As I note above, this only really matters when the government does not reliably control the House of Commons. Hung Parliaments and small majorities, however, have become the new normal. What this means is that parties aspiring to power should now be very wary of forming unstable minority governments, which can easily get trapped in office, and look instead to form stable coalitions.

And what it means right now is that the Conservative is going to be left on the rack, with no way out of its torment. Don’t expect either a Brexit deal on terms that the government can accept or a general election in the near term. The ship of state is drifting to the sea bed.

Alastair Meeks




h1

Forget the Lewisham East by election this will be the most important political event of June 14th

Sunday, June 3rd, 2018

TSE



h1

If the DUP can make Martin McGuinness Deputy First Minister of Northern Ireland then we shouldn’t rule them out making Corbyn Prime Minister

Sunday, March 18th, 2018

A Brexit deal that separates the Six Counties from the rest of the UK could rupture the DUP and Tory alliance for years.

Over the last few years many observers on politics, myself included, have made assumptions that turned out be very wrong. Lib Dem incumbency would save them from a catastrophic seat loss in 2015, the electorate wouldn’t vote to make themselves poorer by Leaving the European Union, and Jeremy Corbyn’s backstory & a divided Labour party would see a Corbyn led Labour party pummelled at the 2017 general election to name but three assumption that proved hugely wrong.

But I’m starting to wonder if another assumption might turn out to be similarly wrong, that assumption being the DUP will never do anything that makes Jeremy Corbyn Prime Minister. I’m not going to repeat the many reasons why Jeremy Corbyn & John McDonnell are repulsive to the DUP, but then I remember the photograph above.

The DUP went into a power sharing agreement with the political wing of the IRA and made a former IRA Chief of Staff Deputy First Minister of Northern Ireland. If they can do that then they can easily make Corbyn Prime Minister.

They may do that if Mrs May is seen to betray Northern Ireland in the Brexit negotiations and see Northern Ireland more aligned with the EU than with Great Britain.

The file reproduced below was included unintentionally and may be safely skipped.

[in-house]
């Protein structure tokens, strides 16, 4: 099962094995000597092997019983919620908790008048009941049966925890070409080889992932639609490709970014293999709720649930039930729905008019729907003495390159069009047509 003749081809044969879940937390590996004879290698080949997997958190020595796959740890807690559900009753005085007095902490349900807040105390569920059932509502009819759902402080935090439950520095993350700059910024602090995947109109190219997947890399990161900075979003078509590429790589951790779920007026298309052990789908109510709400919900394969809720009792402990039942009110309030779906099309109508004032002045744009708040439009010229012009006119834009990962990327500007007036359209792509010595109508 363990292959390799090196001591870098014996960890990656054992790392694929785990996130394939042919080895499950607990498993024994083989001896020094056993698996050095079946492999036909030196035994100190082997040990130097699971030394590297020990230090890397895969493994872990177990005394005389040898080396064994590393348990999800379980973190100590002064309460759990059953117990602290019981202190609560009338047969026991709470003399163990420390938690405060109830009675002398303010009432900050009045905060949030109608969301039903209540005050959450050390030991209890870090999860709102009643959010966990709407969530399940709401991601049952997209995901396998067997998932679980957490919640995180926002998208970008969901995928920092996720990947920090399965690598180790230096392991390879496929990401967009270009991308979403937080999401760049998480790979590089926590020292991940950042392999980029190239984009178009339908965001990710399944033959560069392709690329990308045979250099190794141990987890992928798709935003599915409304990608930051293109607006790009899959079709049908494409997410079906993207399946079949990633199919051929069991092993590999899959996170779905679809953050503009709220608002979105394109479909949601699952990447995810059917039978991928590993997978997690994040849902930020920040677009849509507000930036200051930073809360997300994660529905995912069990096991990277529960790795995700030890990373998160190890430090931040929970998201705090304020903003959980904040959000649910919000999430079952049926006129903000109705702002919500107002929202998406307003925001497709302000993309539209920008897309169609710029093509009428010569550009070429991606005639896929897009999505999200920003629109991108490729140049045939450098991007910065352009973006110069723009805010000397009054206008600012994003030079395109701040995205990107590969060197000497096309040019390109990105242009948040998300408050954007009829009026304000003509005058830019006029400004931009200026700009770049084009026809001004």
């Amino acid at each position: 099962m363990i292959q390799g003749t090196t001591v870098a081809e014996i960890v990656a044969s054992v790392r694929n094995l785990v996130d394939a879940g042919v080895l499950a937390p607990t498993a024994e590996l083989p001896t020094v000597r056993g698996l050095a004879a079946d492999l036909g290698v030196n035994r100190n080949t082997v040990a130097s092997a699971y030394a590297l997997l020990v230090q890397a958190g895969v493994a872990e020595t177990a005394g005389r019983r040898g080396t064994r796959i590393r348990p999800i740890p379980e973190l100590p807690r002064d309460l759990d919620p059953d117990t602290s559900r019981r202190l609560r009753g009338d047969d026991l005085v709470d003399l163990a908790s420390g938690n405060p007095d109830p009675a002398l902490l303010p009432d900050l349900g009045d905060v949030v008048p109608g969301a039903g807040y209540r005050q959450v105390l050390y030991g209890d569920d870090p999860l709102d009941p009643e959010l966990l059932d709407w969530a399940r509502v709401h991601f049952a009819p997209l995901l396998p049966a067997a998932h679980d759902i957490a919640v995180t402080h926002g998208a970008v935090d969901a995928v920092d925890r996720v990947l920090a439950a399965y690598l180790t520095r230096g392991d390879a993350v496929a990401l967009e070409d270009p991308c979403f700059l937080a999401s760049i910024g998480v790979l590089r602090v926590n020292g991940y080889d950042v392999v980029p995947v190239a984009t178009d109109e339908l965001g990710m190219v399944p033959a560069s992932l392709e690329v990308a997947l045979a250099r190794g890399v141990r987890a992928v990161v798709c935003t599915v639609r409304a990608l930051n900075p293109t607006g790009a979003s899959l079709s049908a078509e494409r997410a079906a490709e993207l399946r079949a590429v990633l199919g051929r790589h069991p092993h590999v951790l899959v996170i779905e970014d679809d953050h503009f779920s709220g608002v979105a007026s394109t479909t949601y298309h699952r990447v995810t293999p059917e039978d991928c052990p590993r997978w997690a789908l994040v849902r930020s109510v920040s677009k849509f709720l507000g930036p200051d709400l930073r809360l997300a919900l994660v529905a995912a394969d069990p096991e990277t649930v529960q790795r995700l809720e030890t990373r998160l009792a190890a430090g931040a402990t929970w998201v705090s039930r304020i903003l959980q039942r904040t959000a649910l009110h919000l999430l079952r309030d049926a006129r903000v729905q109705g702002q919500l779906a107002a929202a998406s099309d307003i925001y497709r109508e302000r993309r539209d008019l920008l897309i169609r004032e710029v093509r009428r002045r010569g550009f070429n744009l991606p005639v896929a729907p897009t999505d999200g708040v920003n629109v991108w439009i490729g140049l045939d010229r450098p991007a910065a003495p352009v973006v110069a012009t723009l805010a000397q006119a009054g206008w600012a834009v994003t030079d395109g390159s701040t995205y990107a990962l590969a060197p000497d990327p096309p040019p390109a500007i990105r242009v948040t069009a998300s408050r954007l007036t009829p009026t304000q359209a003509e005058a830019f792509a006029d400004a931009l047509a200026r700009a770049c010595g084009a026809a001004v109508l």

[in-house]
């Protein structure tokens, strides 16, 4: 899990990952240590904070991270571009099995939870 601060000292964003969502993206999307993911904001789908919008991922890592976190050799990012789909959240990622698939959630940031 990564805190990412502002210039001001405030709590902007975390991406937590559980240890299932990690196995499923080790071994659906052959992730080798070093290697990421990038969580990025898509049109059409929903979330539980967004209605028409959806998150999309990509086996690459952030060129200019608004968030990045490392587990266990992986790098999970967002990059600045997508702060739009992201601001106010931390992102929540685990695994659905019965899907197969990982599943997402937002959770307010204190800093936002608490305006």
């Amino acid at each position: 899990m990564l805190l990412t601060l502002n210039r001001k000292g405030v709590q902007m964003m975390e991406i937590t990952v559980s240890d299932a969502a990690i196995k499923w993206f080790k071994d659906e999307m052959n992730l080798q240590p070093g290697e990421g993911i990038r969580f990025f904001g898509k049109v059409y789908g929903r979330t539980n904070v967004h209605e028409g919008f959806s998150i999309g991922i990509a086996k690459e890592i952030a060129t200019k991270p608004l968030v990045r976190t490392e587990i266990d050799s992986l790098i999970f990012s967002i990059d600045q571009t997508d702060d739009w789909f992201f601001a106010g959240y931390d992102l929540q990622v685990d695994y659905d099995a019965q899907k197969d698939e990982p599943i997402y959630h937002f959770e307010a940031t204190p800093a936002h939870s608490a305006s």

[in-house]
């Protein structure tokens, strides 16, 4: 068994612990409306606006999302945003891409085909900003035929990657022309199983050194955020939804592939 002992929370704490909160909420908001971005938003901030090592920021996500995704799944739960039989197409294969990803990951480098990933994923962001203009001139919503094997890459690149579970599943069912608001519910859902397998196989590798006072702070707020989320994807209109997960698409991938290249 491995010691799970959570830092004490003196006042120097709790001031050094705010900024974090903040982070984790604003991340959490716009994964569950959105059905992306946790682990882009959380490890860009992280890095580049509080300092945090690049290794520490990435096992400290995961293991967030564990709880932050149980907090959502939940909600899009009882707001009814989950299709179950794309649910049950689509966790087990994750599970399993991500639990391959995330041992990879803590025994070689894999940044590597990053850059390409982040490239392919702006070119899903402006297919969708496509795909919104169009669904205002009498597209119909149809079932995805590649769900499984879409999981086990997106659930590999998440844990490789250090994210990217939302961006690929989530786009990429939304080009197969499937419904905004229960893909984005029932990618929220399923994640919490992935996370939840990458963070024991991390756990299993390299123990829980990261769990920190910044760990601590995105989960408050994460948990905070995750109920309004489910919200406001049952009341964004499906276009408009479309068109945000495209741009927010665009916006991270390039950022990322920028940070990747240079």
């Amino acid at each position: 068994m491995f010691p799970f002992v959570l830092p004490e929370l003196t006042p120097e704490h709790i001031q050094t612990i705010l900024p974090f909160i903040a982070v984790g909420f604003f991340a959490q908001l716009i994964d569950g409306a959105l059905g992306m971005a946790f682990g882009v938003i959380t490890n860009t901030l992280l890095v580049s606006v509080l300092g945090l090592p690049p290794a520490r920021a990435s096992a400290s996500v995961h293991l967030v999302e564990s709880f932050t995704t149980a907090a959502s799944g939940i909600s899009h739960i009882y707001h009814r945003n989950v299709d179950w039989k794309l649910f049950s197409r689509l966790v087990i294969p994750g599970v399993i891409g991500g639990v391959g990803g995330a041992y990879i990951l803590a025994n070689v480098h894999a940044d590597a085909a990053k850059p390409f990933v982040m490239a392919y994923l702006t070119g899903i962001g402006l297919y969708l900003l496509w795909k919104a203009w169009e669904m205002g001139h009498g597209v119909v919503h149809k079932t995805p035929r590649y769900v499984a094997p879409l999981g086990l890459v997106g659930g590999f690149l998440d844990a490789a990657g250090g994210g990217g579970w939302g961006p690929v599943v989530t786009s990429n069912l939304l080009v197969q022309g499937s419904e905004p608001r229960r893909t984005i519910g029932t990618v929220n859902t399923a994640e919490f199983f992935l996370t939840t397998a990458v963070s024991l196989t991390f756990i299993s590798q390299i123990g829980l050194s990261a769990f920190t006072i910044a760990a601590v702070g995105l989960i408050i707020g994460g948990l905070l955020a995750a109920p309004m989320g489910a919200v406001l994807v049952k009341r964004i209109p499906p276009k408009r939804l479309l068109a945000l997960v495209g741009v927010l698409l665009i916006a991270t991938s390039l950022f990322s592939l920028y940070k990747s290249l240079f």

Jacob Rees-Mogg’s takes his whip from Rome, will he take his whip with the DUP too?

As an agnostic someone’s Catholicism isn’t really an issue for me* but the Catholicism of the favourite to succeed Theresa May might be an issue for the DUP and for Jacob Rees-Mogg. Throughout the history of the DUP there’s been a lot of things that will alarm Catholics and make you wonder if they’ll ever make a Catholic the Prime Minister.

  1. Ian Paisley Senior said of the European Union it was ‘a beast ridden by the harlot Catholic church.’
  2. When Pope John Paul II addressed the European Parliament Paisley held up a red poster and shouted ‘”Pope John Paul II – Antichrist” and began shouting, ”I renounce you as the Antichrist!”’
  3. When the late Queen Mother visited the Pope in The Vatican he observed ‘Her visit to the Vatican was spiritual fornication and adultery with the Antichrist.’
  4. He also said of Catholics that ‘they breed like rabbits and multiply like vermin.’ I wonder what the DUP think of the father of six Jacob Rees-Mogg and vice versa.
  5. Paisley also said ‘he considered all Catholics to be members of the Irish Republican Army, which he branded as a collective of terrorists.’

Whilst you can argue that Ian Paisley’s time has gone no one senior in the DUP ever repudiated Paisley’s comments, additionally you regularly still see articles like ‘Anti-Catholic bigotry of many in DUP still significant.’

Back in 1994 when the Loyalist Paramilitary the UDA came up with a Doomsday plan in the event of a British withdrawal from Northern Ireland. The plan discussed taking Catholic hostages as part of creating a Protestant Homeland. The ”Doomsday” scenario recognises there would be large numbers of Catholics left within the Protestant homeland and offers three chilling options on dealing with them — expulsion, internment, or nullification.

Current DUP MP Sammy Wilson described the Doomsday plan as ”a very valuable return to reality”.  Would Jacob Rees-Mogg really want to ally himself with such a party?

With Jacob Rees-Mogg admitting he takes his whip from the Roman Catholic Church then in some DUP eyes Jeremy Corbyn as Prime Minister might seem the attractive option.

TSE

*Unless their opponent were a Pastafarian, that would make me more likely to vote for the Pastafarian.



h1

Betting on who will the the next Speaker of the House of Commons

Sunday, March 11th, 2018

Laying Jacob Rees-Mogg as next Speaker is my strategy

Following the allegations against Speaker Bercow the Tory MP James Duddridge has helpfully reminded us that when John Bercow was campaigning to be Speaker back in 2009 Bercow promised to stand down by June 2018.  But I’m not expecting John Bercow to honour this promise.